Contemporary Development With Functional Programming

The Schnapsen Log

The Schnapsen Log is a series about the card game Schnapsen, and how to play it like a master. Schnapsen is the national card game of Austria and Hungary. It is very similar to the German game Sechsundsechzig (Sixty-six). These games are popular throughout Europe, where they go by various regional names, including Snapszer, Snapszli, Hatvanhat, Mariagen-Spiel, Mariáš, Santase, Tute, and Exinta-exi. Schnapsen is easy to learn, requires only one other willing player (or a computer program, always willing), is quick and fun to play, and is full of interesting strategy.

My goal in this series is to teach you everything you need to know about the strategy for winning Schnapsen. I will present thought-provoking situations that arise commonly in Schnapsen, in a manner very similar to the daily newspaper’s bridge or chess columns. Here are a few of the most recent columns. Check out the archives for older columns.

Point of Order

Martin Tompa
December 1, 2014

It is a crystal clear Sunday afternoon and that means all your relatives are once again visiting. And, once again, you are sitting across the card table from your favorite Uncle Tibor, wrapped up in your favorite game. So far, Tibor has gotten the best of it….

A Tangled Web

Martin Tompa
July 31, 2014

“It is always the best policy to speak the truth — unless, of course, you are an exceptionally good liar.” —Jerome K. Jerome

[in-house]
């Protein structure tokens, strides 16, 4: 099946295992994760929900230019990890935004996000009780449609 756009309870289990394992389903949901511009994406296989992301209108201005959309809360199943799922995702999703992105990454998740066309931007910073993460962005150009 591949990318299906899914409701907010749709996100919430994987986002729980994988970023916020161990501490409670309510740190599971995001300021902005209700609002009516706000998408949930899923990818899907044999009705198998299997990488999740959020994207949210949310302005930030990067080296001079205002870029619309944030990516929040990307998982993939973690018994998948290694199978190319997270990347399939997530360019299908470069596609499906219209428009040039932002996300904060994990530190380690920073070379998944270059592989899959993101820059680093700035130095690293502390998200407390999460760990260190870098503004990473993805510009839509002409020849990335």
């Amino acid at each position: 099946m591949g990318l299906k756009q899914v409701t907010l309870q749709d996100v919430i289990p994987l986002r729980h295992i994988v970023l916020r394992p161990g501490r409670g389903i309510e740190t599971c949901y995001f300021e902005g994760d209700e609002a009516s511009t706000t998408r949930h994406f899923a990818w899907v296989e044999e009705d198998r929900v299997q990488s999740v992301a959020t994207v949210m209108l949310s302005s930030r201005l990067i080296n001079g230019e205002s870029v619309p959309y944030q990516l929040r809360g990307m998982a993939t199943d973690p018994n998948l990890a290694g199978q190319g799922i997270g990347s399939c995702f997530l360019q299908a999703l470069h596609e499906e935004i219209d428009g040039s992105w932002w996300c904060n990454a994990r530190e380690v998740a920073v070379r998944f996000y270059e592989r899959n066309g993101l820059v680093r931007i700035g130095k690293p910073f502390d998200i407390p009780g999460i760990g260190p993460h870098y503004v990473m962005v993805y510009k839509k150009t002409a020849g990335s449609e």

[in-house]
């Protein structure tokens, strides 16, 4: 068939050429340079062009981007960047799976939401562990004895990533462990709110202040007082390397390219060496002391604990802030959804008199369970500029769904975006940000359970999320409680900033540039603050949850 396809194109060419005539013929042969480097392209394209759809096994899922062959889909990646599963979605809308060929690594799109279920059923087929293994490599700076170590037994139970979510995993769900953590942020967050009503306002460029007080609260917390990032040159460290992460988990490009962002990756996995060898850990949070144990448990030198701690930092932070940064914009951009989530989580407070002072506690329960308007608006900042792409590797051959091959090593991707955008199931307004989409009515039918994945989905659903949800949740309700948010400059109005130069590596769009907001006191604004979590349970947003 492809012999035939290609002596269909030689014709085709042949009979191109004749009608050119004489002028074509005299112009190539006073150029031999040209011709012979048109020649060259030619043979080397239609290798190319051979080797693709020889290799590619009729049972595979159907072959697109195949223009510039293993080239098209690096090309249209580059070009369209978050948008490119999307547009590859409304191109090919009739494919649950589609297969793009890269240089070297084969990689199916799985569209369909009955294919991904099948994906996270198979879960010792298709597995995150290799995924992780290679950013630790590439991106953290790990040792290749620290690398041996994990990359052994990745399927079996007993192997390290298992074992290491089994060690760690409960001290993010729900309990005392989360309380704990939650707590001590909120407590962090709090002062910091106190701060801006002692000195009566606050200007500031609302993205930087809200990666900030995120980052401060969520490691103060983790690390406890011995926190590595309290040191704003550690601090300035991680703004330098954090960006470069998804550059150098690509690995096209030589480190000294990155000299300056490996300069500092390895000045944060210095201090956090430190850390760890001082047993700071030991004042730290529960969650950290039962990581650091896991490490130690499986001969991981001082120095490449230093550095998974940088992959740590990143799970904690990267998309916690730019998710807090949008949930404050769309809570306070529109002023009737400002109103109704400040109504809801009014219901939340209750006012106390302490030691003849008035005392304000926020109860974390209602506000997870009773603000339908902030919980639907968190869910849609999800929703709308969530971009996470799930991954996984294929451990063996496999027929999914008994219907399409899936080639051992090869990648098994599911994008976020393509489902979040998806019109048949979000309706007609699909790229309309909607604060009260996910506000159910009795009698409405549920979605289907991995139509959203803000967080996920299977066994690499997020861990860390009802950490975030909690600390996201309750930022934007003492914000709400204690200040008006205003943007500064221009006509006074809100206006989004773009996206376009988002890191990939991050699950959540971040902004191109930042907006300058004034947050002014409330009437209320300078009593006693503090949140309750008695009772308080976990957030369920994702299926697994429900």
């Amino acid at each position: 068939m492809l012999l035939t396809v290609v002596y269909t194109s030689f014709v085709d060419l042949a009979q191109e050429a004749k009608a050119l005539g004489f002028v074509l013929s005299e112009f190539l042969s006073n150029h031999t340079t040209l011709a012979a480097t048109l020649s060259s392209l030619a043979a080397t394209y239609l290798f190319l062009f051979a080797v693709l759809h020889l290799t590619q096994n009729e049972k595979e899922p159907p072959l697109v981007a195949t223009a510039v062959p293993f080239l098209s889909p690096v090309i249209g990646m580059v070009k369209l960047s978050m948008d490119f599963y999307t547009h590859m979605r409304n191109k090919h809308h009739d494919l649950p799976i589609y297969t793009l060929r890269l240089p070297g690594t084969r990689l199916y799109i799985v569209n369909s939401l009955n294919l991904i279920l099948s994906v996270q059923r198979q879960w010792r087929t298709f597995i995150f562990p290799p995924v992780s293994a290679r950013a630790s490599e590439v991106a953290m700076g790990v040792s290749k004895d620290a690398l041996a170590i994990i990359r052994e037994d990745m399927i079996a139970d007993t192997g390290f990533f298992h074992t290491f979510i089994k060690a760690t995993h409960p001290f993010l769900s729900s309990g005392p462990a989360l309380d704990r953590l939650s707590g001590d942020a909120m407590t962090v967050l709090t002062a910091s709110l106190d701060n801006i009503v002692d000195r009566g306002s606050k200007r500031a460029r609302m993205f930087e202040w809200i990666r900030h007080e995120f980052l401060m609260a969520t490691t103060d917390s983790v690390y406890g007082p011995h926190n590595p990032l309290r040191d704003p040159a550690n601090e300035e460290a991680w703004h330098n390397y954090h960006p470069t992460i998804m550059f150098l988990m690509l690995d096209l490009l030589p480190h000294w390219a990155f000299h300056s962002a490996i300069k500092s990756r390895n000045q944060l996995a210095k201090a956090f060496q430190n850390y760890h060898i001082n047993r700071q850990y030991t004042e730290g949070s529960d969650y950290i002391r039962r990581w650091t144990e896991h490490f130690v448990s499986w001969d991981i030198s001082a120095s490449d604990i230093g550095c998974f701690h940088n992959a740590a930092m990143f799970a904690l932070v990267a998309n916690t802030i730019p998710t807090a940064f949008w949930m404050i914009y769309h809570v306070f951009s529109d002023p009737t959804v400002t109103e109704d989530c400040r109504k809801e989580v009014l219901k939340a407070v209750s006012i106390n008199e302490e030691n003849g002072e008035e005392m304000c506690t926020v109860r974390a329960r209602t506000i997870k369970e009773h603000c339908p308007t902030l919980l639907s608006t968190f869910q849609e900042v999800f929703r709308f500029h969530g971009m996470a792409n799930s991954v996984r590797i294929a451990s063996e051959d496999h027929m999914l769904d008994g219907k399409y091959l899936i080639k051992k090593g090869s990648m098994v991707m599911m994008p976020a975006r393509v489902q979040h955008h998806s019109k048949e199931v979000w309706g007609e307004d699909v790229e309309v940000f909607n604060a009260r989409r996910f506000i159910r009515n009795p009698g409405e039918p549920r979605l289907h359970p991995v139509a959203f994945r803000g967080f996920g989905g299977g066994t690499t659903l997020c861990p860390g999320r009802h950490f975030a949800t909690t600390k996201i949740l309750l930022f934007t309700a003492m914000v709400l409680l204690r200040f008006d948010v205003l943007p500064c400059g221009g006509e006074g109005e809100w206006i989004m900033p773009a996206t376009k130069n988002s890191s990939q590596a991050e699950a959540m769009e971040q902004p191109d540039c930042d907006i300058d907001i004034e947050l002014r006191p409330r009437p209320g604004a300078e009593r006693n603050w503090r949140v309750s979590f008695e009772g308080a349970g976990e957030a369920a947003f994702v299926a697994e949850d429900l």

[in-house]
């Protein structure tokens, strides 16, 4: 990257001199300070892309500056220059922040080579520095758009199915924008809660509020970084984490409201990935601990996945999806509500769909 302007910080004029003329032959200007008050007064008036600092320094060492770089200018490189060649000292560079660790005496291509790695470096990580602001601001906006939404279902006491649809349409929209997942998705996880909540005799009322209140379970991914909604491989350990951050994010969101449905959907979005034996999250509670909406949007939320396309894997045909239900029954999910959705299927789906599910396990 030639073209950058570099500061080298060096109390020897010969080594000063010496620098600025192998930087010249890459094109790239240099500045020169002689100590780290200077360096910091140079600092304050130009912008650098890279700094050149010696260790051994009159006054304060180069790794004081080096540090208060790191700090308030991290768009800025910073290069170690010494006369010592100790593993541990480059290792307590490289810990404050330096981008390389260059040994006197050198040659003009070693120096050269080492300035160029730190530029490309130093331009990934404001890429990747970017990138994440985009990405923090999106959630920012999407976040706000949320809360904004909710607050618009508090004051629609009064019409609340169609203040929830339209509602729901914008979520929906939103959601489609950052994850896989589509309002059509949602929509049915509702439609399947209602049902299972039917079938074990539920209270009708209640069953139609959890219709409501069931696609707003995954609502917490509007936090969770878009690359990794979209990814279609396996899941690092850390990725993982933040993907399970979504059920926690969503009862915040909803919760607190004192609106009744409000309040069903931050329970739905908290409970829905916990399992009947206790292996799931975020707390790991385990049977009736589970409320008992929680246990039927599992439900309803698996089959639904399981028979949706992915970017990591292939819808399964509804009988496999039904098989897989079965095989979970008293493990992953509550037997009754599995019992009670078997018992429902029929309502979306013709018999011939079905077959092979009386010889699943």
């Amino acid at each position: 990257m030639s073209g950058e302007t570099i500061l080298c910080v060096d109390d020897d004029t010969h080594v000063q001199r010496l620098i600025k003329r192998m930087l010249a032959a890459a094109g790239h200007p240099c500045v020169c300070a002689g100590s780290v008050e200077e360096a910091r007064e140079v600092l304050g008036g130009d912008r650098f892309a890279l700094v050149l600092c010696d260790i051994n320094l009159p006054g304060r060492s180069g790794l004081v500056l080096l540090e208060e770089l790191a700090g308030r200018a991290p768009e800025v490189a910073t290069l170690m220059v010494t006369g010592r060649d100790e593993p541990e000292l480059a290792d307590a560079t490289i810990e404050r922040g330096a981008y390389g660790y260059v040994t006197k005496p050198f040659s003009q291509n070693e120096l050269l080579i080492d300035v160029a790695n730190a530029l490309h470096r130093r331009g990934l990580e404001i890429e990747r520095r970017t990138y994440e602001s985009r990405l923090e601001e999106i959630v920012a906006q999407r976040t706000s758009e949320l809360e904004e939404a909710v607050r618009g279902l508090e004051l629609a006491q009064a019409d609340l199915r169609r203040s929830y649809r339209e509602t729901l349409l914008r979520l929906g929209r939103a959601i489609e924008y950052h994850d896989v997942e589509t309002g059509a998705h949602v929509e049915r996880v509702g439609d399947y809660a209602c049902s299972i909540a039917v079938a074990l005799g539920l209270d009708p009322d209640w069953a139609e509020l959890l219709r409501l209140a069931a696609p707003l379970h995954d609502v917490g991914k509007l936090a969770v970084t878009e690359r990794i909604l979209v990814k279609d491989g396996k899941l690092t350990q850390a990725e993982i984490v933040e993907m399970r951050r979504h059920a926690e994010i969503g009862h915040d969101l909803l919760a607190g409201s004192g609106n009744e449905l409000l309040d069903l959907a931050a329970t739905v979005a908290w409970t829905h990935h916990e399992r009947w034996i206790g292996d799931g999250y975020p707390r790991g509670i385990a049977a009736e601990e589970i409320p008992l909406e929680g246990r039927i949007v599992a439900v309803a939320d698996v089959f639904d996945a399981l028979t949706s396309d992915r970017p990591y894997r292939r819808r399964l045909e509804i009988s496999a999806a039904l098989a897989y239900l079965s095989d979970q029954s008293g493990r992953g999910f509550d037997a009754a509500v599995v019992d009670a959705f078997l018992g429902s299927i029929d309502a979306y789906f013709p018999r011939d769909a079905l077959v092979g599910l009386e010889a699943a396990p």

You are playing in the finals of the Austrian National Schnapsen Championship. Your opponent is Katharina, the reigning Schnapsen champion, and this game is as close as can be. A crowd of players has gathered around your table….

The Big Trumps

Martin Tompa
July 5, 2014

You feel quite proud of yourself for keeping up with Uncle Tibor throughout the game, and the score is tied once again. How long can you maintain this level of concentration?…

About the Author

Martin Tompa

Martin Tompa (

I am a Professor of Computer Science & Engineering at the University of Washington, where I teach discrete mathematics, logic, probability, design and analysis of algorithms, and other related courses. I have always loved playing games. Games are great tools for learning to think logically but, more important, seem to me an integral part of happy family or social life. I will be delighted if game-players, parents, teachers, and students find this series fun and useful.

My excitement about Schnapsen was rekindled by playing against an iPhone program called Master Schnapsen/66 written by two friends at Psellos. Set to play at its “Master” level of difficulty, this program is one of the two most formidable opponents I have found. It comes up with surprising and brilliant plays, and I have learned an enormous amount of Schnapsen strategy by playing with it. Nearly every deal in this Schnapsen Log arose during those hours of playing with Master Schnapsen/66.


Getting Started

Links for Schnapsen and Sixty-Six

Links in German

Links in Hungarian

Recent Columns

Point of Order, Dec 1
A Tangled Web, Jul 31
The Big Trumps, Jul 5
Necessary Precautions, Jun 20
Make a Wish, Jun 19
No Clear Winner, May 26